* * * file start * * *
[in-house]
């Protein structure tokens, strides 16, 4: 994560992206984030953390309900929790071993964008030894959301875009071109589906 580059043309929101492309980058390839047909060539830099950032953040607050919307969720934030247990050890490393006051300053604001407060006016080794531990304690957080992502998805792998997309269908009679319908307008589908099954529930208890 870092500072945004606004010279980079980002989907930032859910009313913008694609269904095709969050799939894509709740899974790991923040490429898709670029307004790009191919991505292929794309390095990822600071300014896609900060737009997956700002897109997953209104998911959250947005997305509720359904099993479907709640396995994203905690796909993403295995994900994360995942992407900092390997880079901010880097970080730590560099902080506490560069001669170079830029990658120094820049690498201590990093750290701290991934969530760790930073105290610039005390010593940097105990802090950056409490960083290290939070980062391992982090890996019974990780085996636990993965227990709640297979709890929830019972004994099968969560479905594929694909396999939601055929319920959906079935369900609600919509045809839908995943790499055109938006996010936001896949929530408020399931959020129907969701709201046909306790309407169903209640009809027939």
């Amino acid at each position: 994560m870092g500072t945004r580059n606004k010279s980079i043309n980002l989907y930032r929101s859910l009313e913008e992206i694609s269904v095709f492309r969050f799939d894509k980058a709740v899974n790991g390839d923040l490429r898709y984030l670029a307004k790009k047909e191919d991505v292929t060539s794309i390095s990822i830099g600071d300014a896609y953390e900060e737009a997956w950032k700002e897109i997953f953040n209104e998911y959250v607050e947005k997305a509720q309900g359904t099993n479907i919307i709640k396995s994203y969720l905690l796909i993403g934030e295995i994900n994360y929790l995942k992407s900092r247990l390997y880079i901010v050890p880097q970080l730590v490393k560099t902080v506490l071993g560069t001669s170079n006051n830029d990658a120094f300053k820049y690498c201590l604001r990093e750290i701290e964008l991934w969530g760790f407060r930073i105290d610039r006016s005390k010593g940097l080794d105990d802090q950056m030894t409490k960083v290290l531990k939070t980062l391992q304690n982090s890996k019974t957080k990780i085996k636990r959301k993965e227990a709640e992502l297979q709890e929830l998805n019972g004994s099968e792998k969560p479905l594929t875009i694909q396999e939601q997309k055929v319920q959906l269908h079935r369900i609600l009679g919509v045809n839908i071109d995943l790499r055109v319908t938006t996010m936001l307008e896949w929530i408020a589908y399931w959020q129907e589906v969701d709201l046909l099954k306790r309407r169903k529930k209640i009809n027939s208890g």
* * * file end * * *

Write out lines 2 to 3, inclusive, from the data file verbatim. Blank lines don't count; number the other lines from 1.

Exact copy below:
């Protein structure tokens, strides 16, 4: 994560992206984030953390309900929790071993964008030894959301875009071109589906 580059043309929101492309980058390839047909060539830099950032953040607050919307969720934030247990050890490393006051300053604001407060006016080794531990304690957080992502998805792998997309269908009679319908307008589908099954529930208890 870092500072945004606004010279980079980002989907930032859910009313913008694609269904095709969050799939894509709740899974790991923040490429898709670029307004790009191919991505292929794309390095990822600071300014896609900060737009997956700002897109997953209104998911959250947005997305509720359904099993479907709640396995994203905690796909993403295995994900994360995942992407900092390997880079901010880097970080730590560099902080506490560069001669170079830029990658120094820049690498201590990093750290701290991934969530760790930073105290610039005390010593940097105990802090950056409490960083290290939070980062391992982090890996019974990780085996636990993965227990709640297979709890929830019972004994099968969560479905594929694909396999939601055929319920959906079935369900609600919509045809839908995943790499055109938006996010936001896949929530408020399931959020129907969701709201046909306790309407169903209640009809027939």
């Amino acid at each position: 994560m870092g500072t945004r580059n606004k010279s980079i043309n980002l989907y930032r929101s859910l009313e913008e992206i694609s269904v095709f492309r969050f799939d894509k980058a709740v899974n790991g390839d923040l490429r898709y984030l670029a307004k790009k047909e191919d991505v292929t060539s794309i390095s990822i830099g600071d300014a896609y953390e900060e737009a997956w950032k700002e897109i997953f953040n209104e998911y959250v607050e947005k997305a509720q309900g359904t099993n479907i919307i709640k396995s994203y969720l905690l796909i993403g934030e295995i994900n994360y929790l995942k992407s900092r247990l390997y880079i901010v050890p880097q970080l730590v490393k560099t902080v506490l071993g560069t001669s170079n006051n830029d990658a120094f300053k820049y690498c201590l604001r990093e750290i701290e964008l991934w969530g760790f407060r930073i105290d610039r006016s005390k010593g940097l080794d105990d802090q950056m030894t409490k960083v290290l531990k939070t980062l391992q304690n982090s890996k019974t957080k990780i085996k636990r959301k993965e227990a709640e992502l297979q709890e929830l998805n019972g004994s099968e792998k969560p479905l594929t875009i694909q396999e939601q997309k055929v319920q959906l269908h079935r369900i609600l009679g919509v045809n839908i071109d995943l790499r055109v319908t938006t996010m936001l307008e896949w929530i408020a589908y399931w959020q129907e589906v969701d709201l046909l099954k306790r309407r169903k529930k209640i009809n027939s208890g």